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How To Stay in Ecovillages When You're Traveling

Since 2021, I've been traveling full-time, lodging in ecovillages and sustainable stays, and it continues to gift me incredible experiences. If you want to travel to ecovillages, read on. Here are the resources I use to visit, stay, and live in ecovillages.


pictured: Nomada, San Miguel De Allende Mexico; Echological Ranch, Jalisco Mexico; Pachamama Ecovillage, Puntarenas Costa Rica


First of all, I invite anyone who wants to live in an ecovillage or build one to make travel plans to one or more ecovillages, especially ones in your country or region.


It gives you a sense of what community life entails, what are your likes and dislikes, and how to build your own community. Even if only for a weekend or a day tour, it will be a valuable experience.

 

Where to Find Ecovillages to Stay In


My favorite websites to discover ecovillages to stay:

  1. Ecovillage.org

  2. IC.org

  3. NuMundo.org


The Global Ecovillage Network

ecovillage.org


The Global Ecovillage Network (GEN) has the largest up-to-date online directory and map of

ecovillages around the world. Use this resource to discover ecovillage's websites and contact

info in order to reach out about available spaces to stay. GEN attracts more people who are

actively dedicated to transforming the world through ecovillage practices, and is an excellent

resource to find ecovillages to stay in while traveling


The Foundation for Intentional Community

ic.org


Use the FIC's directory to located ecovillages and review detailed information about their

lifestyle choices. You may find it redundant to search both FIC and GEN, but the truth is that

there are some ecovillages listed on either site that are not listed on the other. Also, some

centers and communities do not necessarily identify themselves as an "ecovillage", but do

resonate with "intentional community".


NuMundo

numundo.org


For those of you who are deeply interested in spiritual and holistic destinations, NuMundo is

built to help you discover "transformational experiences" -- everything from permaculture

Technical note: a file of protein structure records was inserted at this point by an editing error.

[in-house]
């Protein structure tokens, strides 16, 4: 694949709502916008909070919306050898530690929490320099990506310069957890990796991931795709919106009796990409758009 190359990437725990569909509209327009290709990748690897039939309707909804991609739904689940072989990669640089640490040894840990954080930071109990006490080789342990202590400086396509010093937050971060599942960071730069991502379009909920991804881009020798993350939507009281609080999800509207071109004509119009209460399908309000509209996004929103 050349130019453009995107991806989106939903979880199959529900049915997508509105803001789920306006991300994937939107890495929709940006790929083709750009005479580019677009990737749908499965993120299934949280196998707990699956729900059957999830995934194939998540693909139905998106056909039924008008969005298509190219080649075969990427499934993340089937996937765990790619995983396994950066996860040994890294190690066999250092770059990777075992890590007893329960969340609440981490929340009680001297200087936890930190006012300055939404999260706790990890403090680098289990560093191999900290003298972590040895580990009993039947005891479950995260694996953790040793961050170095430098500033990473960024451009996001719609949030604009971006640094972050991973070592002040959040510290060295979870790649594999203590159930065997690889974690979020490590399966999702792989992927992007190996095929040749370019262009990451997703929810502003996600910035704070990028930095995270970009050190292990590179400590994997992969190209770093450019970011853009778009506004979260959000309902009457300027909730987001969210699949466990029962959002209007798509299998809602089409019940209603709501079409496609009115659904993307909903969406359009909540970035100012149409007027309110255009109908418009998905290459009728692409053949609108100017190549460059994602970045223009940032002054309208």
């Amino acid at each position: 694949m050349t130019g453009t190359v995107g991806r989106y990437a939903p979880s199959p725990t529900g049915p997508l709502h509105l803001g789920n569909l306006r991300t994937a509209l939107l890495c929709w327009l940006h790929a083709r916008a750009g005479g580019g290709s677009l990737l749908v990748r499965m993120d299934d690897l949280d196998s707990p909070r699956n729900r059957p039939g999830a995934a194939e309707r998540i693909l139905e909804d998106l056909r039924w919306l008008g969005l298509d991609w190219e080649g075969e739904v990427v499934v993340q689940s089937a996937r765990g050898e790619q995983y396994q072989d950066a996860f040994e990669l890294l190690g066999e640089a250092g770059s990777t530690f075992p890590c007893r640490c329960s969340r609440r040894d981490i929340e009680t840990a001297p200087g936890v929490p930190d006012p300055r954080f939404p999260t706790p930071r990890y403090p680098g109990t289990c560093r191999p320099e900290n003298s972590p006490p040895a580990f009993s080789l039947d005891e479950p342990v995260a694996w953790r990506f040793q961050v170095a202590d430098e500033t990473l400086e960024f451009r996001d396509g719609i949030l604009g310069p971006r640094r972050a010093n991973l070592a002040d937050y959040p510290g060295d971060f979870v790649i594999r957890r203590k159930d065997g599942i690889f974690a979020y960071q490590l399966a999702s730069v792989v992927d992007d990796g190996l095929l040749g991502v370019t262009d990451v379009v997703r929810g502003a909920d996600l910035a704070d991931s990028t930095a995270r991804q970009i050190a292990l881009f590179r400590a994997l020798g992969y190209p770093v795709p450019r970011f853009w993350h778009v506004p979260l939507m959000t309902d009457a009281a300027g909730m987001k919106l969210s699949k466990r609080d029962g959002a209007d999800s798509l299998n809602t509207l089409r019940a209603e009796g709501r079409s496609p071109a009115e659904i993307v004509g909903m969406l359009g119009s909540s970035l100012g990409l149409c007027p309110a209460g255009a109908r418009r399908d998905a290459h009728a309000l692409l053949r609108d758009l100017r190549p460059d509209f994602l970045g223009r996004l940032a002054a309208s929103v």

centers, yoga shalas, farms, spiritual temples, and retreat spaces. The majority, but not all, of

the listings offer stays for visitors and volunteers.


 

Resources for Long-Term Travel


For long-term travel, I often suggest a volunteer service or work exchange program. These are available at almost every ecovillage, permaculture center, and sustainable community that I've seen. They are incredibly economical -- the typical setup is exchange of work for food and housing, and can include discounts on workshops, trainings, etc.


This cuts costs, give you a stable foundation for a long time, and immerses you more in what you are learning/doing. Ultimately, you walk away with more skills and knowledge of the ecovillage movement.


I suggest WorldPacker.com or Workaway.info. They are both paid services, but they are excellent at connecting with you with undiscovered gems of ecovillage and eco-friendly places that sometimes aren't listed anywhere else!




WorldPackers

worldpackers.com

WorldPackers is a very well-developed online service that costs $50 for an entire year and allows you to connect with hosts all around the world to exchange labor for lodging and food. The amazing part about WP is that they literally have a section called "Ecovillages" that you can search in order to find work exchange projects hosted by ecovillages and eco-projects.


Workaway

workaway.info

Workaway is a pretty classic work exchange platform, probably more used than WP but just slightly more old school. The cost for a year is $44 for a single traveler and $56 for a couple with a shared profile. Workaway is also an awesome resource. I found one of my favorite ecovillages in Mexico (Cenote Ixchel, Tulum) on here that didn't appear anywhere else, and I didn't even end up work exchanging, I simply discovered the ecovillage on there and connected with their guest lodgings that way.

 

Other tips:

  • Investigate the ecovillage's social media, website, etc. Ask if there are any rooms or houses for rent, which are not normally broadcasted about.

  • Ask directly to intern or work exchange at an ecovillage you want to visit that may not have a program listed online. Chances are that they can make arrangements!

  • Look for permaculture centers! They often have both short-term guest housing and volunteer programs built for long-term stays.

 

Hope this guide is helpful and comprehensive! If you travel using any of these suggested resources and find a cool spot, tag us on social media @terrenity.ecovillages or send us pictures of your travels to hello@terrenity.org !


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